For everyone out there who is not planning on going to Paris any time soon, seeing the work in Seattle or San Francisco might be a once in a lifetime experience. So ignore the lines, the swarms of school children and the constant fragments of narratives spilling from the omnipresent audio guides practically howling through the galleries and queue up. It is worth it.

When we are talking about Picasso, it is never clear who we are talking about. Are we talking about the man? The artist? The father? The husband? The lover? Whenever I think about Picasso, I think about the Tibetan word Tulpa whose closest translation is "thought form." According to Wikipedia, it is a physical manifestation of psychic energy. When I am walking through the exhibition, there is Picasso as an artist and then there is the Tulpa.


Picasso-Yeil-Xeenh-(Raven-S.jpg
Tlignit, Yeil X'eenh (Raven Screen) circa 1810-1910 at the Seattle Art Museum

Posted by Arcy Douglass on October 31, 2010 at 7:07 | Comments (0)

Permalink

Friday 10.29.10

The Score October 2010


Because PORT's readers like to know what is up and because I like to keep score of sorts... The Score will be a new semi-monthly regular feature on PORT. It gives me a chance to do very quick reviews and or comment on things that I haven't been able to work into larger articles and reviews. What's more, because sometimes very worthy shows get completely ignored The Score gives me the chance to go back a month or so and note the notables that fell through the cracks.

Knutson1_BF_sm.jpg
Michael Knutson at Blackfish

The best new show up for the month of October 2010 was Michael Knutson's latest outing Translucent Fields and Cubic Knots at Blackfish... (more)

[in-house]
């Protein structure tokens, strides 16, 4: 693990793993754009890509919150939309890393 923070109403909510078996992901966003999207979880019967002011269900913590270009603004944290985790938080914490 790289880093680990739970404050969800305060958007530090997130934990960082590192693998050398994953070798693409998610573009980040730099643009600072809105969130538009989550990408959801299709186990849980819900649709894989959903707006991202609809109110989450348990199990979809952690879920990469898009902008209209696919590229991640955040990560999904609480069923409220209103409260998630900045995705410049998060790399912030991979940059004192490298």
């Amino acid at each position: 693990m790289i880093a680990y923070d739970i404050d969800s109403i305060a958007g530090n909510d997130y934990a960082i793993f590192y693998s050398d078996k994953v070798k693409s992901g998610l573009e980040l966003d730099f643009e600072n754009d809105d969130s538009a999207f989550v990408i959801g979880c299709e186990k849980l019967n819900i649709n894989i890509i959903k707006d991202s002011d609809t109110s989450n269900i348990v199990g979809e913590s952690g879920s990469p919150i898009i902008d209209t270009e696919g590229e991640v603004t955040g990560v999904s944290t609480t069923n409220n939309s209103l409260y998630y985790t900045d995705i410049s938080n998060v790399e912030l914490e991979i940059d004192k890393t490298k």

Ont_install_sm.jpg
A work by Melis van den Berg at Ontologue

Posted by Jeff Jahn on October 29, 2010 at 23:12 | Comments (0)

Permalink

Scary links

Portland Architecture has the AiA Oregon design awards for this year, ZGF takes top honors while the very deserving Holst is denied top prize for the new Ziba HQ's. Frightening!

In keeping with the Halloween holiday The Guardian has a look at the the photography of paranormal investigator William Hope.

Posted by Jeff Jahn on October 29, 2010 at 13:13 | Comments (0)

Permalink

Thursday 10.28.10

David Corbett at Linfield

Corbett_Quartet_sm.jpg
Past Craft (fg) Star, Canadian Print Job (2), Space Junk (bg, left to right)

Reminiscent of structural engineering and material entropy David Corbett's New Work at Linfield College finally allows area viewers the chance to take stock of an interesting artist who till now has been relegated to too many group shows. Without the distractions of other artists we can now survey works like Tower, Canadian Print Job, Space Junk and the intentionally less remarkable Bore. You gotta love the counter intuitive idea of making one little brown sculpture purposefully duller than the others. Nice move... (more)